Communist state

A communist state, also known as a Marxist–Leninist state, is a one-party state that is administered and governed by a communist party guided by Marxism–Leninism. Marxism–Leninism was the state ideology of the Soviet Union, the Comintern after Bolshevisation and the communist states within the Comecon, the Eastern Bloc and the Warsaw Pact.[1] Marxism–Leninism remains the ideology of several communist states around the world and the official ideology of the ruling parties of China, Cuba, Laos and Vietnam.[2]

Communist states are typically administered through democratic centralism by a single centralised communist party apparatus. These parties are usually Marxist–Leninist or some national variation thereof such as Maoism or Titoism, with the official aim of achieving socialism and progressing toward a communist society. There have been several instances of communist states with functioning political participation processes involving several other non-party organisations such as direct democratic participation, factory committees and trade unions, although the communist party remained the centre of power.[3][4][5][6][7]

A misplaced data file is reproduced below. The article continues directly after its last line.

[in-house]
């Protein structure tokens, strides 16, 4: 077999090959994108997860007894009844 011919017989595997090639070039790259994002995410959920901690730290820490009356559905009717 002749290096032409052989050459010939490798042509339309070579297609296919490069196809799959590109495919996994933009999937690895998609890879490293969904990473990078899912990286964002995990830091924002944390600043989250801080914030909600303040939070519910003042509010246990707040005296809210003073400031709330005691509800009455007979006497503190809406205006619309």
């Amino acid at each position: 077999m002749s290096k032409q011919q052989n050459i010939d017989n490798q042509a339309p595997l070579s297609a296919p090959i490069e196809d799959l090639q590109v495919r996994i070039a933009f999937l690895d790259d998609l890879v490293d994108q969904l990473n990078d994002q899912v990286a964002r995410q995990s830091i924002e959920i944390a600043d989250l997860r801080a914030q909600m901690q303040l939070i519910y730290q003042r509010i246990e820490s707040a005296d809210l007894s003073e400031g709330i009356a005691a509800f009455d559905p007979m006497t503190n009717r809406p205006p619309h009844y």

As a term, communist state is used by Western historians, political scientists and media to refer to these countries. However, these states do not describe themselves as communist nor do they claim to have achieved communism—they refer to themselves as socialist states that are in the process of constructing socialism.[8][9][10][11] Terms used by communist states include national-democratic, people's democratic, socialist-oriented and workers and peasants' states.[12] Academics, political commentators and other scholars tend to distinguish between communist states and democratic socialist states, with the first representing the Eastern Bloc and the latter representing Western Bloc countries which have been democratically governed by socialist parties such as Britain, France, Sweden and Western social-democracies in general, among others.[13][14][15][16]